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Perspectives, Issue #017--Tropical Island Pictures
July 14, 2010

"Perspectives" - Tropical Island Pictures


At the beginning of June I ran workshops in Port Douglas in aspects of organizing arts events. Attended by twenty or so artists and arts workers, the workshops covered quite a lot.

How to apply for government funding, develop sponsorships/partnerships and seek philanthropic donations for an arts project were just the beginning. Attendees worked through quick exercises in the planning and implementation of strategies for organizing an arts festival, from developing aims and a business plan to curating an exhibition.

All of these principles can be applied to the organization of other events – from a music festival to a school fete – so participants took away skills that they could use in their own arts practice, business or community endeavour.

In the next few weeks I shall revise the course material and develop it into an e-book, which will be able to be downloaded from this site. You will be the first to know about that when it happens!

It took me many weeks to write the course so I was well and truly ready for a holiday when my sister, Robin, came to visit from Western Australia.


We hired a camper van with all ‘mod cons’ and spent a week wandering around old mining towns and the fertile and green Atherton Tablelands, then, via tea and coffee plantations down the steep and winding range to Innisfail and Mission Beach (Cassowary Country).

I have been to Dunk Island a number of times but I still love its beauty and peace (hardly a tourist in sight!). Sitting at the northern edge of the Family group of islands and just ten kilometers off-shore, Dunk (Coonanglebah to the original indigenous inhabitants) was the home of writer and naturalist, E.J. (Ted) Banfield and his wife, Bertha, from 1897 until his death in 1923.

Theirs is a romantic story of love, persistence and hard work on his "Isle of Dreams — this unkempt, unrestrained garden where the centuries gaze upon perpetual summer".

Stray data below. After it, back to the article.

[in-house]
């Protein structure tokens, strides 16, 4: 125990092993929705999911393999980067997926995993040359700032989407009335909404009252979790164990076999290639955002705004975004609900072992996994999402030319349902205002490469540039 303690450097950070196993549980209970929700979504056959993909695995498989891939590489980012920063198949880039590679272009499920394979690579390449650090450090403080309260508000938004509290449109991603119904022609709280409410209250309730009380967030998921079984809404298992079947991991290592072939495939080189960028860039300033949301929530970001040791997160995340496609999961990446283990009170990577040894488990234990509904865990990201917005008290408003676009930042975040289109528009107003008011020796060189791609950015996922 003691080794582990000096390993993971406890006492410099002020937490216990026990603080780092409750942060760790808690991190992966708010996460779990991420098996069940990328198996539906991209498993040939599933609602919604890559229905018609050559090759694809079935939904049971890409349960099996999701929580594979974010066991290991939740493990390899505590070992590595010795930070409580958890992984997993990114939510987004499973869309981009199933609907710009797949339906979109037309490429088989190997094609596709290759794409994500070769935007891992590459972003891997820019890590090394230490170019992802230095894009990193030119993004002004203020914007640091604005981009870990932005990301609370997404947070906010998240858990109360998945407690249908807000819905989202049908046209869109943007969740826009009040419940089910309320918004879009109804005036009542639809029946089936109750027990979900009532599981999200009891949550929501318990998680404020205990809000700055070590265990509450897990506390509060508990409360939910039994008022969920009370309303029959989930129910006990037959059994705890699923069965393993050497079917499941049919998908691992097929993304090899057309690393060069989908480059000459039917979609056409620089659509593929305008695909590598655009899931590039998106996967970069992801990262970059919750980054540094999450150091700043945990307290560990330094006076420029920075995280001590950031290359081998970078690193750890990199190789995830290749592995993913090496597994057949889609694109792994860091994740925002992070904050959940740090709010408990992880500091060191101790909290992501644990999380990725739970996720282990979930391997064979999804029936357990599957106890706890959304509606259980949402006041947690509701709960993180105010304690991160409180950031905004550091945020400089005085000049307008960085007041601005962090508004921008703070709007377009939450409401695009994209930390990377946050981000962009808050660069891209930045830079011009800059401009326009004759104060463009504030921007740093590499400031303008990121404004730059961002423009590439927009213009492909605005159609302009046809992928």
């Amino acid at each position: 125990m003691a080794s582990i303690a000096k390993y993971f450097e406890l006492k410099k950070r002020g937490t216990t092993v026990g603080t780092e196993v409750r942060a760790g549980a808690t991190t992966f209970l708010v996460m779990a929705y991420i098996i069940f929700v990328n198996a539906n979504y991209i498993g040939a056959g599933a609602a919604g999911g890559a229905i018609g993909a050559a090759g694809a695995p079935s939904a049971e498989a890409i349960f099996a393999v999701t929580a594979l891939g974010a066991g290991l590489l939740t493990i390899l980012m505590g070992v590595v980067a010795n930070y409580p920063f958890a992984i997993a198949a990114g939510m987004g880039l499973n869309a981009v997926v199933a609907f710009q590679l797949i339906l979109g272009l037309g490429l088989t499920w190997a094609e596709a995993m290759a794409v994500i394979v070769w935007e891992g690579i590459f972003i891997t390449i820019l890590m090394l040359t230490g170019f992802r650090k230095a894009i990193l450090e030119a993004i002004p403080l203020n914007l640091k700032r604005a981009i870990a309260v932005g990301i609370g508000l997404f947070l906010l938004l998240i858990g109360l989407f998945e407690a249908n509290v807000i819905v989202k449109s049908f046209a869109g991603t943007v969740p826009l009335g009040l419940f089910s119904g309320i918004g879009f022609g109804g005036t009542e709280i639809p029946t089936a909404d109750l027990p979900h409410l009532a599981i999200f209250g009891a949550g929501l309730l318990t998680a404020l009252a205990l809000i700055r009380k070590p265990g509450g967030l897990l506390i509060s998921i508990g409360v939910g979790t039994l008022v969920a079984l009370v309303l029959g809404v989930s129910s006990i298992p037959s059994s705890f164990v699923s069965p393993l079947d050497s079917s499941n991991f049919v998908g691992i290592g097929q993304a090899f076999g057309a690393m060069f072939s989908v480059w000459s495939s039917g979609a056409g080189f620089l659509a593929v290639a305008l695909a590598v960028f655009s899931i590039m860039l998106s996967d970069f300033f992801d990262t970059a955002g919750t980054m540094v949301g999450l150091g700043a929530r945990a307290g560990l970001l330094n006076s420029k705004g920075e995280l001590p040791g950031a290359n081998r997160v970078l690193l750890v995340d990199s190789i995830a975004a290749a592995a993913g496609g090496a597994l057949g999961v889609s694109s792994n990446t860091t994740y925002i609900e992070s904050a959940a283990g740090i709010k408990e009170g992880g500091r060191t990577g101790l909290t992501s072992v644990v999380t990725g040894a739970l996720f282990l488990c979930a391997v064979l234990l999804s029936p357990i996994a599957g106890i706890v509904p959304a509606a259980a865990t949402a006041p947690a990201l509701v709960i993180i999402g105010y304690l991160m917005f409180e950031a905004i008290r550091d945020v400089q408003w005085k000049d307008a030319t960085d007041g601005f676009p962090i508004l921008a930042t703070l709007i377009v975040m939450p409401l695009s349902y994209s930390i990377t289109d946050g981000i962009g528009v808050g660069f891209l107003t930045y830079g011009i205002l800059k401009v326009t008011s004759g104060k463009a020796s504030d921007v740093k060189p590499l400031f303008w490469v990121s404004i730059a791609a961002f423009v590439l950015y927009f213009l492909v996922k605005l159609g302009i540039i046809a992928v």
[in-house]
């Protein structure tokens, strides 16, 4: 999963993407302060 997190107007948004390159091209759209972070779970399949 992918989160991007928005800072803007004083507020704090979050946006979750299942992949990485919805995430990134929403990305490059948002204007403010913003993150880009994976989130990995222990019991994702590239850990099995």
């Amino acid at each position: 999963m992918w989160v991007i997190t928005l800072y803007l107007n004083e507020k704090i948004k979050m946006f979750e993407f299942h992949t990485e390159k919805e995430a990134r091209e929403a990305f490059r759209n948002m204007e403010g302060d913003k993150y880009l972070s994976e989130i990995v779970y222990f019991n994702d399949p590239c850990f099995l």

They are both buried on the island and their story has become something of a local legend, the subject of a series of paintings by artist, Jim Olsson.


This multi-arts festival is now in its third year and shaping up to be another excellent showcase for the Arts of the region. More than a dozen separate events, from exhibitions, musical recitals, Torres Straits dancing performances and wonderful arts workshops, that can’t be found elsewhere, are on offer.

This year I have handed the festival coordination reins to Sarah Goldfinch and am taking more of a mentoring role.

One of our greatest difficulties is managing to pay for the unavoidable costs, such as advertising, insurance, entertainment, venue hire and the like. So if you are able to donate some cash, in-kind support or time to help it would be greatly appreciated.

Philanthropy in the Arts in Australia is growing. For artists or an arts organization, donations are very cost efficient compared with, say applying for government funding, which requires weeks of work, time which could be spent better on more creative pursuits – in my opinion!

Donors enjoy seeing worthwhile arts projects develop, knowing that their help has contributed to the strength of individual artists and the communities which encourage them.


The website has a few new sections, the latest being

‘sell your art’ for Australian artists and ‘have your say’ , a brand new forum about anything art related. So do join in and tell us all what’s on your mind!

YES! you may forward this email to your friends. They, also, may wish to subscribe to the newsletter by visiting the Art in Tropical Australia home page.

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